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Calculating In-Kind Replacement Costs

By Doug Fredendall

 

A Facility Condition Assessment (FCA) gives you data about a building’s current condition and how much you’ll need to budget to maintain it over the coming years. But exactly how do you put a price tag on future repairs and replacements? This month we explore best practices.

The best FCA assessors start with an appropriate cost reference. RSMeans is a robust resource with online estimating capabilities, so ISES relies heavily on it to generate first-cut, baseline pricing. Richardson’s is also a valuable reference, especially when considering high-voltage and industrial infrastructure systems. Once appropriate costing has been obtained, adjustments are almost always applied.

Location Adjustments

It’s likely that the national average pricing will need to be adjusted for your location. For example, the cost of a roof in Minneapolis differs from a comparably-sized roof in San Diego. The Minnesotan roof requires elevated flashings and curbs due to snow accumulation that are not needed in southern California.

Conditions that vary across the country can include:

  • Labor availability and cost
  • Material accessibility, availability and cost
  • Climactic conditions
When comparing costs, ISES references RSMeans City Cost Indexes (CCI) and other tools related to local pricing. The CCIs apply a prescribed percentage ratio to adjust labor and material pricing for the specific location. 


Complexity Adjustment

The basis used to generate a cost assumes a best-case scenario. In most cases, the level of complexity of the task will require an adjustment to the estimate. Is the situation at hand more (or less) sophisticated compared to a recently constructed building of the same use?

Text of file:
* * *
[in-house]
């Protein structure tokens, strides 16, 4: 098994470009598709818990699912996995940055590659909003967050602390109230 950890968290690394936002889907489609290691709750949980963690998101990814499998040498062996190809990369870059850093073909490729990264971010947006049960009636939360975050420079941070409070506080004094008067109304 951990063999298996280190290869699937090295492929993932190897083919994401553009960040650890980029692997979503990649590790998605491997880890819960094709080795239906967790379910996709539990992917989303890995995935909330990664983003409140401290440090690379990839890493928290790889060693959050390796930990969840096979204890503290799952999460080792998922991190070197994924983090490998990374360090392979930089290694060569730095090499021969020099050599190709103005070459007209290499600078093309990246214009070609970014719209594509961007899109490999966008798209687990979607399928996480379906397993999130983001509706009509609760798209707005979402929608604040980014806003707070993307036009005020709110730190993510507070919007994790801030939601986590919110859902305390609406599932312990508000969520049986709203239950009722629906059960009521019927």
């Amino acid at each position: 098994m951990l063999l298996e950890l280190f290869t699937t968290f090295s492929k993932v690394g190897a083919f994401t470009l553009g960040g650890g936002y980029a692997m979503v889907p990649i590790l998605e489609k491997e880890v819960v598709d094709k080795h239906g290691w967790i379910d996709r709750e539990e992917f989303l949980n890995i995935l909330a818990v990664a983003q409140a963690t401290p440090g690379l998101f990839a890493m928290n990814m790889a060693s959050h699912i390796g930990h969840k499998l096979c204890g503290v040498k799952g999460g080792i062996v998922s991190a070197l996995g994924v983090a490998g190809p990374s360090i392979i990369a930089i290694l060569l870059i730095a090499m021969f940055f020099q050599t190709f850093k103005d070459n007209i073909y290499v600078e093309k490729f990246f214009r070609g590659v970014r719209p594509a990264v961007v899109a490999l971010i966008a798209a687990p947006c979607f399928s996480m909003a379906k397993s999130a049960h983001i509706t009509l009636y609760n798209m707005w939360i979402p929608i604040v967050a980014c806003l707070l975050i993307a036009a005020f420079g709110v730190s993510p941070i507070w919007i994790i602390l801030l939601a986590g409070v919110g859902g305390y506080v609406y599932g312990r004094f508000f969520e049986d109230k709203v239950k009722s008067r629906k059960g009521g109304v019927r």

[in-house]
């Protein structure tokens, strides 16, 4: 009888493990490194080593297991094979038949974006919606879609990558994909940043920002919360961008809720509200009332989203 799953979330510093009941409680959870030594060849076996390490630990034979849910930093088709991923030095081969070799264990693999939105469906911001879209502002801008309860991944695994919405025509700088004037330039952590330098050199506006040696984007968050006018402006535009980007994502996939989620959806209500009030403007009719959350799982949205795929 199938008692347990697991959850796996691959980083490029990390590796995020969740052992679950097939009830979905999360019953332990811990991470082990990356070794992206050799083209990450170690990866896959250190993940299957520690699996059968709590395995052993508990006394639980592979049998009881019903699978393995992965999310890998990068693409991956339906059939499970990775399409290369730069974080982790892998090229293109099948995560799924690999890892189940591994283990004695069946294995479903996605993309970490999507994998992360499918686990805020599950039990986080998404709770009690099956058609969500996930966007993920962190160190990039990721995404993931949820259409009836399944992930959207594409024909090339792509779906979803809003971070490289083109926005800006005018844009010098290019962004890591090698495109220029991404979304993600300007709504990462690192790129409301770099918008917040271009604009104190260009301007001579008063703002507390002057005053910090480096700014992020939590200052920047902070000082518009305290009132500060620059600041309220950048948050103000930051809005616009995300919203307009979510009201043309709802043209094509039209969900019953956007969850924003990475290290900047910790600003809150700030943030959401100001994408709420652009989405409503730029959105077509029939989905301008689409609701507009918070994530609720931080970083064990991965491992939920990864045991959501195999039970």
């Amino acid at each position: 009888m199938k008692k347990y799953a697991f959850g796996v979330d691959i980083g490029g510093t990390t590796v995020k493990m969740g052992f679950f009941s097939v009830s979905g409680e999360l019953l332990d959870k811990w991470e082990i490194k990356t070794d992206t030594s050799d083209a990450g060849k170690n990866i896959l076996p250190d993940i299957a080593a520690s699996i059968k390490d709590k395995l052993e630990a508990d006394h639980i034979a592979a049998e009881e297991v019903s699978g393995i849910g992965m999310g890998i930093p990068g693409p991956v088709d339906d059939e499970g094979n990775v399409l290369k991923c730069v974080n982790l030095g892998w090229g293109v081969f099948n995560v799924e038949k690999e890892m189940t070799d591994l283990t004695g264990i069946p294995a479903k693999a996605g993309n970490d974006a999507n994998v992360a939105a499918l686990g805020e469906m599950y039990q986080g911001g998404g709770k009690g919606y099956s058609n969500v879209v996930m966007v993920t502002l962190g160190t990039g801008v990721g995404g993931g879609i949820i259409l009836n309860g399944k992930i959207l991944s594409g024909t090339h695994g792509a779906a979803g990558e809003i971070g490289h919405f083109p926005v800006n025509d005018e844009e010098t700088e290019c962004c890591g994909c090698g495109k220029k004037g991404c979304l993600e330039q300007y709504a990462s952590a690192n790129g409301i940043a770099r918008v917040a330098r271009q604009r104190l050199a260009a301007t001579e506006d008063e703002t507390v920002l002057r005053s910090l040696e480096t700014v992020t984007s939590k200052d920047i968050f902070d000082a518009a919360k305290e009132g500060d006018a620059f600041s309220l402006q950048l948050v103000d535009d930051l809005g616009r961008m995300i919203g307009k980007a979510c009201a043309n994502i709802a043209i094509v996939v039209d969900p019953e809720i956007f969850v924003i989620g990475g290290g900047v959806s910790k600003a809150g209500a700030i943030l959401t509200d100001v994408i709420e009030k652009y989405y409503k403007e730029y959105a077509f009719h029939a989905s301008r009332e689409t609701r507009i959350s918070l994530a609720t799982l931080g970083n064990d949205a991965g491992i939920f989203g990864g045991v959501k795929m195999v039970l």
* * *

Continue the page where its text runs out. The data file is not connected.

Finding the perfect estimate for each task can be quite the challenge. Facility assessors must adapt the cost reference information according to the perceived complexity. This requires years of experience with estimating and construction.

Execution-Related Adjustment

It’s not always a simple, straight-forward task. You’re replacing an old chiller in the basement, but it’s surrounded by a maze of piping with no access well to transfer it outside. The estimate to replace the chiller must include any additional expenses required to perform the task, including wall demolition and replacement, patching and painting, crane rental, and the like.

Construction costs typically include markup guidelines and adjustment ranges. But there’s a lot to consider with each replacement action. Facility assessors must look at the big picture to gain perspective on related tasks affecting replacement costs. Additional adjustments may be needed for such associated projects as:

  • Removal, patching and reinstallation of physical/structural barriers
  • Protection of adjacent components
  • Asset preservation measures applicable to replacement work
  • Removal and reinstallation of equipment in the way of the tasked replacement

Conclusion

Budget estimating gets easier and more fluid over time, often through experience. Proper calculation of repair and replacement costs requires considerable knowledge in three distinct areas:

  • Estimating processes
  • Construction techniques, procedures and complexities
  • Replacement circumstances

Regardless of who conducts your FCA, make sure that both the assessors and the company have the requisite experience.

Tags: Facilities Condition Assessment, FCA, In-kind replacement costs, Cost adjustments, Calculating facility replacement, Facilities Cost

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